In the past, high-quality cameras were expensive, fragile devices used primarily by professional photographers. And while you can still spend a pretty penny on a top-of-the-line model, most modern smartphone cameras are more than capable of taking amazing pictures — even if all you know how to do is point and click.
And whether you’re a full-time photographer or an amateur in search of a good side hustle, there are dozens of ways to sell the images from your phone.
All you need is a smartphone with a camera and a good platform on which to sell your photos.
In this post, we’ll run down some of the best ways to get paid to take pictures with your phone, and we’ll answer a few of the most commonly asked questions about the process.
Starting a photography side hustle is not as easy as whipping out your phone to catch a pretty sunset, then selling the image online.
Before you can get started making money from your iPhone or Android photos, you’ll need some equipment, software and basic know-how. You don’t need to be an expert — just cover these basics and you’ll be ready to get started.
- Smartphone with a high-quality camera: With technology constantly advancing, a good smartphone camera is essential if you want your images to sell. Even if your images are properly framed and well-lit, they’ll be tough to sell if they’re shot with an outdated lens or in low resolution. Here’s a post that outlines some good quality smartphone cameras that will serve you well.
- Photo editing software: You can do basic edits on your phone, but if you’re optimizing photos for print (think wall art and merch), you’re better off editing your images on a computer. Adobe Photoshop and Lightroom have been the industry leaders in photo editing software for decades, but if the price tag is too steep, GIMP (desktop) and A Color Story (mobile) are cheaper alternatives for editing your photos.
EyeEm has some exclusive technological advantages over other stock photo sites. The app’s algorithm analyzes your photos for aesthetic value and relevance and automatically tags their visual elements.
EyeEm also partners with Getty Images, a major stock photo website, which increases the exposure (and potential sale) of your images.
Completing photography “missions” (requests or contests from EyeEm clients) can get your photo licensed by big name brands, get your image shared on EyeEm’s social media channels, or earn you swag.
EyeEm pays a 50% royalty rate for sold images, and you retain all the copyrights to the photo.
The Foap app offers clear guidelines on acceptance criteria for photos. You can also connect with other Foap photographers and get constructive feedback on your photos.
Foap offers 50% profit sharing on sold images. Payments are sent via PayPal.
Foap’s marketing is not as strong as some other big name stock image companies and apps. This has resulted in some users complaining about a lot of work for minimal pay. However, if you’re a new photographer looking to develop your skills and gain exposure, Foap can be a solid option.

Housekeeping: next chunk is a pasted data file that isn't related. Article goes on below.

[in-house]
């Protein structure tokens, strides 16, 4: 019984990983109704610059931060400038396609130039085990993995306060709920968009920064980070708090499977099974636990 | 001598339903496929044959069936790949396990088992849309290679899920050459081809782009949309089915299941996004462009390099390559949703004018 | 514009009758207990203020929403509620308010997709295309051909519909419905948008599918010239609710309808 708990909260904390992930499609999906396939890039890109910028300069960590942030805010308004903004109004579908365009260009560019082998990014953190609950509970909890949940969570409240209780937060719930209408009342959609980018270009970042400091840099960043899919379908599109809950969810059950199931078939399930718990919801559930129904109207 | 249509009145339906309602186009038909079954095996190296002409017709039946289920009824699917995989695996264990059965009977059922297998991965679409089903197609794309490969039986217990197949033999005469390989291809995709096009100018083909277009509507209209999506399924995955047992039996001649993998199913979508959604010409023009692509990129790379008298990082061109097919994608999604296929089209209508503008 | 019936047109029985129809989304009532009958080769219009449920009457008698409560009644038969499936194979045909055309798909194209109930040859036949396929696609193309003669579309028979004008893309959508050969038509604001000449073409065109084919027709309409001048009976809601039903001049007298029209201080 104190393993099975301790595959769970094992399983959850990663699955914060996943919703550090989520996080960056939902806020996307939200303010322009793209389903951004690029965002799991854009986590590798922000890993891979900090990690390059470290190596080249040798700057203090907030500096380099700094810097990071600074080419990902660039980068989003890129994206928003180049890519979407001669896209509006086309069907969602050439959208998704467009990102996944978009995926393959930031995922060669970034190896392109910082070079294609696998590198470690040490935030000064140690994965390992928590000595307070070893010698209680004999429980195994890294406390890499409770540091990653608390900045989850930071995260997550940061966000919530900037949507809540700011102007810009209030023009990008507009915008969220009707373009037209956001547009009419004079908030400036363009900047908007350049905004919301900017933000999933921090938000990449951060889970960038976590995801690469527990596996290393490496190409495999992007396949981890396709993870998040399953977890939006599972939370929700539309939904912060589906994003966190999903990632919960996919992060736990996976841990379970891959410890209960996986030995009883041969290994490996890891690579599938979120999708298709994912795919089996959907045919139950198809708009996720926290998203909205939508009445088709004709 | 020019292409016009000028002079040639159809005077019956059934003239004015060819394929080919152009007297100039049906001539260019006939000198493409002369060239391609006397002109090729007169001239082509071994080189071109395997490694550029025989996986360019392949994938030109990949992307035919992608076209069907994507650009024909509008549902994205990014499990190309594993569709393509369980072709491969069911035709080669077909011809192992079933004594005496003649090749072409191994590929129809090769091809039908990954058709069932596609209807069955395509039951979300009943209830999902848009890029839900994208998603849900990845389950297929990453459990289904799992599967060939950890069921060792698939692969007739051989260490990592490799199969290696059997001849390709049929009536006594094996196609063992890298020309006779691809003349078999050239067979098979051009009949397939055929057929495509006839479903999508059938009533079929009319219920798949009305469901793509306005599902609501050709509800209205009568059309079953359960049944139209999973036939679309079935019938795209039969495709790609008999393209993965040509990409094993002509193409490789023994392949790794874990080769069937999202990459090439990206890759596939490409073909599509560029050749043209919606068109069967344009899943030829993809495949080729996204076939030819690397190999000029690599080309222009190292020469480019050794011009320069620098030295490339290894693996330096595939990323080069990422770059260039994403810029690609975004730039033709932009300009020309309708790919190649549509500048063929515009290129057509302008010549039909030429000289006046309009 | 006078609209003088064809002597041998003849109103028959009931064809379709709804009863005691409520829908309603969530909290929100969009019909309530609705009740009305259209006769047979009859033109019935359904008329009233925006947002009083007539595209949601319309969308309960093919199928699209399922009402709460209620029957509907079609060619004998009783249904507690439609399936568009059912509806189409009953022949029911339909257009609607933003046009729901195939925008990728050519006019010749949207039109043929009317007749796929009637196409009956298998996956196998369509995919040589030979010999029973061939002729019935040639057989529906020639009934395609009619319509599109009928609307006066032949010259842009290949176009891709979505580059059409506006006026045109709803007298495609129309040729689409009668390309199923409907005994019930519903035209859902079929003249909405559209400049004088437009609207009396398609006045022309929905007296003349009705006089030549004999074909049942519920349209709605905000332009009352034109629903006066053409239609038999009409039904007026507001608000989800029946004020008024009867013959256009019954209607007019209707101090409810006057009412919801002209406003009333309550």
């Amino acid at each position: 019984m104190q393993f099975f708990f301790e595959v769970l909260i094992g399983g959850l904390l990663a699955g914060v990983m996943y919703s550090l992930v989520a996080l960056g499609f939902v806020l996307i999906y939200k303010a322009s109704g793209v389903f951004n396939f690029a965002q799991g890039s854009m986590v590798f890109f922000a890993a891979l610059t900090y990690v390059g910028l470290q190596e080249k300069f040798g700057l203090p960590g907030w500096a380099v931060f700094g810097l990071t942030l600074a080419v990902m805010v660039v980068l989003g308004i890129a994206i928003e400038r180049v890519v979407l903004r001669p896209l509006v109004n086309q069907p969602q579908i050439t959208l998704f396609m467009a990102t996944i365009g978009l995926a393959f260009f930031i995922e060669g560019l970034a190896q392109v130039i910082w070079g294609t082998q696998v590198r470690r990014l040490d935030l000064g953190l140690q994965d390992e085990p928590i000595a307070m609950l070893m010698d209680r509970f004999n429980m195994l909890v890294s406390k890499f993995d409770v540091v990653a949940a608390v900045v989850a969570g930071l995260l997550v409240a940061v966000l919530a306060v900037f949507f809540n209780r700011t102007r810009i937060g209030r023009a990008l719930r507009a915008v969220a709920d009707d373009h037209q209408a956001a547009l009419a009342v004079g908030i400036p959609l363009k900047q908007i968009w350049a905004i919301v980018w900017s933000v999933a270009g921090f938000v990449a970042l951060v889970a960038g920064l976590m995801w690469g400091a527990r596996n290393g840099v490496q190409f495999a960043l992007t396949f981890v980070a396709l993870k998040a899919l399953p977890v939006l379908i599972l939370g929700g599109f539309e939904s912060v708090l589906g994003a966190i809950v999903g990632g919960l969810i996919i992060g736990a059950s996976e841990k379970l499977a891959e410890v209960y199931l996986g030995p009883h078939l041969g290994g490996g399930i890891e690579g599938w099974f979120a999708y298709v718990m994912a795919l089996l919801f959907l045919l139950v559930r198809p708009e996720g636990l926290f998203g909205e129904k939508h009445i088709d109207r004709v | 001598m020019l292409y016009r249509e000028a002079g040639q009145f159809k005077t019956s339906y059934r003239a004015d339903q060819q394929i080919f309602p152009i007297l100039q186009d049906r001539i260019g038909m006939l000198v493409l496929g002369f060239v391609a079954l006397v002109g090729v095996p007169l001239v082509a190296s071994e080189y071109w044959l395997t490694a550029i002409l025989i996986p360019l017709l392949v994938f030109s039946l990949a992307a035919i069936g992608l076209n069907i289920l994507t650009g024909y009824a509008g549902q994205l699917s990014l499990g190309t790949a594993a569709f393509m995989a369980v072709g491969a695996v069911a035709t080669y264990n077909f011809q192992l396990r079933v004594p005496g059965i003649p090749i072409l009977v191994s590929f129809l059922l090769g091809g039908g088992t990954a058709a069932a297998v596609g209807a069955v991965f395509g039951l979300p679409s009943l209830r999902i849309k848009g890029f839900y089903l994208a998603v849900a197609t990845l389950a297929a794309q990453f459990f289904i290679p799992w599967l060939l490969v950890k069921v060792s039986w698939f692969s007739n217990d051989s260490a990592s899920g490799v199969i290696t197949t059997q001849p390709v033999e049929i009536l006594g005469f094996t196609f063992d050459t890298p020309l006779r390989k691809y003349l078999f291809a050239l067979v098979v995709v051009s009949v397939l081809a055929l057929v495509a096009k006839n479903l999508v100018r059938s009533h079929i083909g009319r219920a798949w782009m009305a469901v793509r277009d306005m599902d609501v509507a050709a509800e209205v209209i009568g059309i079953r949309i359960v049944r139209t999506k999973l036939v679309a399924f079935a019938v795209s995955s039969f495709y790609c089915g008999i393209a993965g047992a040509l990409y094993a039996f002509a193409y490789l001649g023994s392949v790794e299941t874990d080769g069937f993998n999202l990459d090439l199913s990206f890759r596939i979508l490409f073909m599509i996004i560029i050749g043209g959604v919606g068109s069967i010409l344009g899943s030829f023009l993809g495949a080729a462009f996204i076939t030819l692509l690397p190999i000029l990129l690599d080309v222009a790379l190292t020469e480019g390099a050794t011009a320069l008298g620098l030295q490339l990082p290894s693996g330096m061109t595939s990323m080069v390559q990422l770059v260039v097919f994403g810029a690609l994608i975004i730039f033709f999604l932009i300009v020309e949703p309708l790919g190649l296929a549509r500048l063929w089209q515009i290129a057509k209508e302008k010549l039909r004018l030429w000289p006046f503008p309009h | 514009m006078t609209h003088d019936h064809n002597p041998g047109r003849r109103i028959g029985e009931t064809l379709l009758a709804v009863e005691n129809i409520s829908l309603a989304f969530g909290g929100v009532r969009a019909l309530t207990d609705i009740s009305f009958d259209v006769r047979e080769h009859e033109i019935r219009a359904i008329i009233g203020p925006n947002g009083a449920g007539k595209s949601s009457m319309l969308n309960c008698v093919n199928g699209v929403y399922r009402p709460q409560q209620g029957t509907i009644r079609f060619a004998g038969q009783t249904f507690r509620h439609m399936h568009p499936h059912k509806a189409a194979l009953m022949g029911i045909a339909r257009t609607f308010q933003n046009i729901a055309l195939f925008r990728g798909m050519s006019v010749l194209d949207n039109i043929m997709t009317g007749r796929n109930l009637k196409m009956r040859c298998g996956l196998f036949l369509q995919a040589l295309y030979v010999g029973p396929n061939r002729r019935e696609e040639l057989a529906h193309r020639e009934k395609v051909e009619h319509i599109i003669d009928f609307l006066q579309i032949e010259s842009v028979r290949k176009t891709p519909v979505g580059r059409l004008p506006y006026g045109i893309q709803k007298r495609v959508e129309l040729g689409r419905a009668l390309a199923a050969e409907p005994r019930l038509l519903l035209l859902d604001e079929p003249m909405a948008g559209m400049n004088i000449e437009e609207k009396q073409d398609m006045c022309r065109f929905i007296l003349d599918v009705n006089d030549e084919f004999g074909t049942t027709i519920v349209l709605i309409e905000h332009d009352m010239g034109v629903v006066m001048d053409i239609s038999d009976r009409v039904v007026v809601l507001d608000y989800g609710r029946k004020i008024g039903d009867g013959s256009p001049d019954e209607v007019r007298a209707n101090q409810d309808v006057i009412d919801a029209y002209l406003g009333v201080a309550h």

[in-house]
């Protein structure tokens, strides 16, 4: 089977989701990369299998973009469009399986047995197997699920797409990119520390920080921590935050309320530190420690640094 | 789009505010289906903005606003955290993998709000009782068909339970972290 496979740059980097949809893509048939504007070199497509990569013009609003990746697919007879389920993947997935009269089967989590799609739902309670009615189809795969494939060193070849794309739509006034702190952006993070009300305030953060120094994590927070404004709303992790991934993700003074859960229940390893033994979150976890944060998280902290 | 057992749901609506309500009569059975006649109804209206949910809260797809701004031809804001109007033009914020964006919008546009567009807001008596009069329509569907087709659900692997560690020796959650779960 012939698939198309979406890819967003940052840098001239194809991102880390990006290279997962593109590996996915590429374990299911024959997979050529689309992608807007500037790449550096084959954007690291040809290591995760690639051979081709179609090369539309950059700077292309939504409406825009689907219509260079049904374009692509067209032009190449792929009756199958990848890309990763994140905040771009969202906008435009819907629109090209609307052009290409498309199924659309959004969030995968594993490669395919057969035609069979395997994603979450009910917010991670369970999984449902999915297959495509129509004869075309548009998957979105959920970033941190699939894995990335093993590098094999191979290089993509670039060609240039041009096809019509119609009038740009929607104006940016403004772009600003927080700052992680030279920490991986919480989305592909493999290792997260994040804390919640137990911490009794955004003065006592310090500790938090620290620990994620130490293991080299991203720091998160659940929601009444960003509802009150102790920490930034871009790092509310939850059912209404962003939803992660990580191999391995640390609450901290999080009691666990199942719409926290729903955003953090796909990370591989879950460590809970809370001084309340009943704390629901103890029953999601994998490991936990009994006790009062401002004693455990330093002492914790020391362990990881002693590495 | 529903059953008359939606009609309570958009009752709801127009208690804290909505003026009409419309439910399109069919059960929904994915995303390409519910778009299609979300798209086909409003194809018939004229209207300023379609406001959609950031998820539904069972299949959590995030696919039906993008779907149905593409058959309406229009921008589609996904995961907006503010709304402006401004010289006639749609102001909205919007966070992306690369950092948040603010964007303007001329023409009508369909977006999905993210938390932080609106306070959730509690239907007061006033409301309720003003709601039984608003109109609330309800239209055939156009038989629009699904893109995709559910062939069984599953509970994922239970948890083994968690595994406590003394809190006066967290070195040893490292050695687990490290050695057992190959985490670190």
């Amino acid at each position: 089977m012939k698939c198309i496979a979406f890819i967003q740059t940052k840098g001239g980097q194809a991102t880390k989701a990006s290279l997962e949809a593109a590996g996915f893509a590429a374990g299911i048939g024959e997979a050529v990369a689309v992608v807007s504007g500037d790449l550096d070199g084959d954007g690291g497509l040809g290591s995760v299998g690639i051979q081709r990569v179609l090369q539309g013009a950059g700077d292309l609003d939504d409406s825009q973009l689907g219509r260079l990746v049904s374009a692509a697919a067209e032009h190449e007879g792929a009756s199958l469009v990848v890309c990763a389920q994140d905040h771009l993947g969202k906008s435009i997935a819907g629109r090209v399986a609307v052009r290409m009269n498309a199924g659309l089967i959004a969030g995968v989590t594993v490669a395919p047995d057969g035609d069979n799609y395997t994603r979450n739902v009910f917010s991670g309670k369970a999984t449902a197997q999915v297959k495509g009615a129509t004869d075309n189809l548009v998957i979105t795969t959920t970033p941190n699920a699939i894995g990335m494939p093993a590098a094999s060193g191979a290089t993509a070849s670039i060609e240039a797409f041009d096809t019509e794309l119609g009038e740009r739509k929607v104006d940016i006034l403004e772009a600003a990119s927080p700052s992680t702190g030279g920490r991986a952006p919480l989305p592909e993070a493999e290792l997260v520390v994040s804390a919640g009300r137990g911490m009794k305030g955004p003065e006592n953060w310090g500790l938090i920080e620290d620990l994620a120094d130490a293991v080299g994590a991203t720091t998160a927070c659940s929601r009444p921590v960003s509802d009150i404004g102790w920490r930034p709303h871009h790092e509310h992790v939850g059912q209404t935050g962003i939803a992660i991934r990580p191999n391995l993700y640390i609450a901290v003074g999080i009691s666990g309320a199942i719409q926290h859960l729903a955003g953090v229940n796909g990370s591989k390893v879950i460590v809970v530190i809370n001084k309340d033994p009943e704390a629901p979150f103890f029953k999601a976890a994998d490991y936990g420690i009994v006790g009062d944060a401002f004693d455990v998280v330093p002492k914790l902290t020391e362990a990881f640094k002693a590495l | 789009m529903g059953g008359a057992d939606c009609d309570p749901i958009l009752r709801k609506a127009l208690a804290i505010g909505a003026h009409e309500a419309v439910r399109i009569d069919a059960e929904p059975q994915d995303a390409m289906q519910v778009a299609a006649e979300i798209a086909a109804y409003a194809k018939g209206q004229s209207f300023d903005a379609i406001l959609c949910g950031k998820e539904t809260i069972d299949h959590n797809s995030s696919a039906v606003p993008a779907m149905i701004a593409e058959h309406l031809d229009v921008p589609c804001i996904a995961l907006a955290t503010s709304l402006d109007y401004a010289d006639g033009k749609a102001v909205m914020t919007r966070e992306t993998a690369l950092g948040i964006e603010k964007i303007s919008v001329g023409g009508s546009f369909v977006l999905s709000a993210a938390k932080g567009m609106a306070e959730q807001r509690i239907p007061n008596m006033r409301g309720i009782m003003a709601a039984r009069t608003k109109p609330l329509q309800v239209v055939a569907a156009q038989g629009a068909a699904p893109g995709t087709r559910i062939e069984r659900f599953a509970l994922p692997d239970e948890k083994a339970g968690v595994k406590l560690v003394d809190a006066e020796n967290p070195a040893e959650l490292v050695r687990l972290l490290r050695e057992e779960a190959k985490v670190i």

Snapwire has a fairly generous payout structure: you keep up to 100% on client requests and challenges, and you earn 50% on downloads from subscribers.
This app is much more based on client requests than others. Requesters can award points to photos that exemplify the look they’re going for. At the end of the contest, requesting companies buy the photos they want from the winner(s).
Photographers can “level up” with successful images and projects, gaining advantages with each level that helps them gain more exposure and sell more photos.
#4. AGORA Images
Based in Spain, the AGORA app is more like a social media platform than a stock photo website. They offer cash prizes for their weekly photo challenges, with winners determined by app users’ votes.
Payouts range from $1,000 to $25,000, along with the chance to be published in some of the leading newspapers and magazines around the world. Because they focus on a worldwide audience, competition is diverse but also steep.
AGORA is a great way to gain exposure. That said, while you may get lucky and win one of the contests, other apps may be a better fit if money is your primary goal.
Stock Photography Websites
When you see breathtaking landscapes and portraits with personality on stock photo websites, you may think they’re all shot by expert photographers with years of experience. But that’s not necessarily true. Many of these stock photography websites accept and sell images from shutterbugs of all types and experience levels.
#5. Adobe Stock
Formerly called Fotolia, Adobe Stock is woven into the Adobe suite of products. You can upload your photos directly from Lightroom or Bridge. If you’re new to tagging your photos, Adobe Stock’s AI will prompt you with relevant tags. Adobe stock pays 33% royalties to contributors via PayPal or Skrill.
Shutterstock is one of the most popular stock photo sites on the web. It offers a mobile app to help track sales, submit photos and get notifications of what customers want. Their payout structure is tiered, so the more lifetime earnings you have the greater the percentage of royalties you keep. Earnings top out at 30%.
A great option for the experienced photographer, iStock by Getty Images requires you to get accepted to be a contributor. This is one of the most well-known stock photo websites, and while royalties start at only 15% (more for exclusive contributors), the high traffic makes it an option that’s well worth your time.